Amid Rising Tensions, India To Double Oil Imports From US To Reduce Dependency On Volatile West Asia Region: Report

Amid Rising Tensions, India To Double Oil Imports From US To Reduce Dependency On Volatile West Asia Region: ReportStorage tanks of an Indian Oil Refinery (Representative Image) (SAM PANTHAKY/AFP/Getty Images)

In a bid to reduce dependency on the volatile West Asia region, India is planning to double crude oil imports from the US, reports Hindustan Times.

According to the report, officials with direct knowledge of the matter said that India’s oil purchases from the US, which started in 2017-18, have already crossed about 6 million tonnes a year.

Besides US, India also wants long-term oil supply contracts with Russia and other oil producing countries in Africa.

“We can easily double our crude oil imports from the US to 12 million tonnes. We are in talks with the US government and private oil firms as petroleum is an unregulated business in that country. We expect good rates and better terms from American firms that would compensate for our transportation costs. In return, we can offer them an assured market,” one of the three officials was quoted in the report as saying.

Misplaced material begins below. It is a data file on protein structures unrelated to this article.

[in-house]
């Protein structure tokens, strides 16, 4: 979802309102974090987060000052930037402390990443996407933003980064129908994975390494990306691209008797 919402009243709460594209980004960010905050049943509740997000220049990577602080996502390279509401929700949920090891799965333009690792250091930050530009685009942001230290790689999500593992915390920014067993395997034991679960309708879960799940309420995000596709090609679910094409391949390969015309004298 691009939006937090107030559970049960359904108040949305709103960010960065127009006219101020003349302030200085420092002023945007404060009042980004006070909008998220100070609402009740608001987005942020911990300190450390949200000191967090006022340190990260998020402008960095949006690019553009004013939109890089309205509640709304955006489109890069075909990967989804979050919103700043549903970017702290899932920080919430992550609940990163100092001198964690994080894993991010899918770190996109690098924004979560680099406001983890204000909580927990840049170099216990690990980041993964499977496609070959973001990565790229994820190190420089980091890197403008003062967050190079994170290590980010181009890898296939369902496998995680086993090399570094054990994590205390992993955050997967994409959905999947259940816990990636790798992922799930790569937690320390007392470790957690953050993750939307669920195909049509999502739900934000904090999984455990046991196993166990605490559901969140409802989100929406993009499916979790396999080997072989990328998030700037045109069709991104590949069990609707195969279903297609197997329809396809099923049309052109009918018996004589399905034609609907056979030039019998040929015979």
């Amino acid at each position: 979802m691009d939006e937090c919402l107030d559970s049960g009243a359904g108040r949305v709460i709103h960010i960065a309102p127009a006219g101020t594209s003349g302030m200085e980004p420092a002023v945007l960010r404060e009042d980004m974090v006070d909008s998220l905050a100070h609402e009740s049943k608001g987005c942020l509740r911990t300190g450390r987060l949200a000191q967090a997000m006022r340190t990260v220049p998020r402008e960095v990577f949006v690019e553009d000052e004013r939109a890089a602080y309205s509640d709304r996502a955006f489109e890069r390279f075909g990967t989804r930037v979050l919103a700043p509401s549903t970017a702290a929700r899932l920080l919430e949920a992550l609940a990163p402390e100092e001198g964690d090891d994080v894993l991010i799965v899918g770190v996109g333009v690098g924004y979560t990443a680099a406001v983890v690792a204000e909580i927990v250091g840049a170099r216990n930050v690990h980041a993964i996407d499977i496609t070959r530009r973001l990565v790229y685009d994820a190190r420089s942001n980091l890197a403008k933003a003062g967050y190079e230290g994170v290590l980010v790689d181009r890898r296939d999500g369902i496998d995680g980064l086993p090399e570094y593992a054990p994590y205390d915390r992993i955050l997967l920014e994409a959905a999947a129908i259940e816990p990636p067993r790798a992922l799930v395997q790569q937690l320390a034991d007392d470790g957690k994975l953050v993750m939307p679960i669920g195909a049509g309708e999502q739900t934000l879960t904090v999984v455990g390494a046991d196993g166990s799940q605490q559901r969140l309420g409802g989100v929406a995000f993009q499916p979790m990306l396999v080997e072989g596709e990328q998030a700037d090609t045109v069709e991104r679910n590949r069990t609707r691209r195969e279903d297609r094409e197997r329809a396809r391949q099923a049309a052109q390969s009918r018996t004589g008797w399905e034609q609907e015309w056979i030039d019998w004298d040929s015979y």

As per the report, three west Asian countries, Iraq, Saudi Arabia and the United Arab Emirates, supplied about 51 per cent of the total of 226.5 million tonnes (MT) of oil worth $111.9 billion that India imported in 2018-19.

The diversification of the India’s crude basket is necessary because unlike other importers, it neither has its own resources nor has bought significant oil and gas assets abroad, the officials said.

In recent years, India has tried to diversify its energy sources with the focus on secure, stable and predictable supplies.

Earlier on Friday (10 January), Petroleum Minister Dharmendra Pradhan while launching a report of the International Energy Agency (IEA) had said that as proven oil reserves of India are limited compared with domestic needs, India’s import dependency is going to increase significantly.

“We are meeting in the backdrop of rising tensions in West Asia and its impact on stability and security in the region,” Pradhan said.